The American Crow is one of the most widely distributed and recognized birds in North America.
According to naturalists, there are more crows in this country than when the Pilgrims landed at Plymouth. That is because they take good care of their young and are very clever in defending them against numerous enemies. Now with spring coming on, the American Crows are returning from their winter gathering in the cities in the flocks so they can roost warm and safely in the municipal heating systems, as well as under the watchful eyes of alert numbers.
As in my illustration of a Fish Crow left behind all winter in the seaside cold and snow on Little Bay in Fairhaven, the Fish Crow is slightly smaller than the American Crow and hard to identify or tell the difference, except for sounding a different muted crowing like “urk, urk, urk” as opposed to the American Crow’s “caw, caw, caw.”
The population of Fish Crows is increasing and spreading their habitat range farther up north along inland coastal rivers and has become much more common for bird watchers in recent years.
All crows can recognize certain people and remember their treatment of crows. They also have a human habit of collecting a treasure trove of shiny objects on the ground near their nests that they enjoy turning over to brag about from time to time. They also can imitate a range of human sounds like a child crying, a hen clucking, or a rooster crowing at the rising sun at dawn. Males are skilled in courtship with females in flight, as they both do acrobatics to demonstrate the relationship together. Harriet Ward Beecher once remarked that if men could wear feathers and fly, they would be as clever as a crow.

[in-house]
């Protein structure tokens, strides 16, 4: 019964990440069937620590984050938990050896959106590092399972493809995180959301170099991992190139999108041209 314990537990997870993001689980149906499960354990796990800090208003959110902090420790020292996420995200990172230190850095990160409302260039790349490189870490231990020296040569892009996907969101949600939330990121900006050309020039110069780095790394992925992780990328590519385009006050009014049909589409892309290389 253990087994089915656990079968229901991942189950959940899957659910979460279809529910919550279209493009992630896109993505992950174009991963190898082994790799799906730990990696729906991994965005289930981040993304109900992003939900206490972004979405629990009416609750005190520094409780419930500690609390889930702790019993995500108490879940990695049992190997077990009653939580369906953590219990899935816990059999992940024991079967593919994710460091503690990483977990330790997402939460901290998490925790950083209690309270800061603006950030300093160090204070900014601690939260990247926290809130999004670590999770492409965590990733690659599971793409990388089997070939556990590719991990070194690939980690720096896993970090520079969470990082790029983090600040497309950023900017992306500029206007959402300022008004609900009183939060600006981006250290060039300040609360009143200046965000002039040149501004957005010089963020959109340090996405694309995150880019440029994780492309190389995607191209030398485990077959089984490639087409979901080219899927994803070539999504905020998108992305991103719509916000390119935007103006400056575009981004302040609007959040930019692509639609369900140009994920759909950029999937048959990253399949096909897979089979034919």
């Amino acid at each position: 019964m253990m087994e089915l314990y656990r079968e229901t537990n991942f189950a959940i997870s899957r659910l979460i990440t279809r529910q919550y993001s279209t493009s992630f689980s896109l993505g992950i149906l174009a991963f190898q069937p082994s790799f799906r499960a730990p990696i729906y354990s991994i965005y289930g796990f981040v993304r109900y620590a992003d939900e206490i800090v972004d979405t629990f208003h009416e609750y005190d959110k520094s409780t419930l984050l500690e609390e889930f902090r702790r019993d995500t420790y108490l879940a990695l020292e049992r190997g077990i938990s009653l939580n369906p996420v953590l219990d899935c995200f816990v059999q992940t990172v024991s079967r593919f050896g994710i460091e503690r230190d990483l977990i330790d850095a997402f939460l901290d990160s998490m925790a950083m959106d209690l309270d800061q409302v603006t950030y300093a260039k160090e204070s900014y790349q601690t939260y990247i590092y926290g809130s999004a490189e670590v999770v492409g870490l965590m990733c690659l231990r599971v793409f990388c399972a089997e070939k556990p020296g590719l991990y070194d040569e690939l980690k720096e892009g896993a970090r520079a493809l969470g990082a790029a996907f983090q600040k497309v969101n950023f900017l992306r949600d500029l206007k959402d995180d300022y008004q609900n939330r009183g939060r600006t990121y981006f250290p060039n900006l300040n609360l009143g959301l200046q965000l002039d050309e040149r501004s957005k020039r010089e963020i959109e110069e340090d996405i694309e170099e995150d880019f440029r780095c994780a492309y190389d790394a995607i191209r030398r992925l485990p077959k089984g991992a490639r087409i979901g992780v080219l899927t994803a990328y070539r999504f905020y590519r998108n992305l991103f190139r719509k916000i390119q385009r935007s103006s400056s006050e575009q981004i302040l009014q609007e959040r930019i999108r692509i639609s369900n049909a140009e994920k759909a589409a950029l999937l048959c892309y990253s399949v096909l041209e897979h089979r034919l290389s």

Crows have earned a crafty, bad reputation among humans as a thief and robber by stealing eggs and baby birds from another nest, but when it sees a hawk or an owl about to do the same it calls together more of its kind to dive loudly from above to drive the guilty party out of the area. All crows have developed a reputation of bad behavior at times to be listed in children’s literature of fables and legends by using almost supernatural scheming to find a way to get what they want.
In modern times, the crow still gets up early in the morning to sound the aboriginal crowing announcement to challenge mankind’s conditions to artfully outwit them with such a storytelling success so that mankind calls their subsequent gathering “a murder of crows.”
By George B. Emmons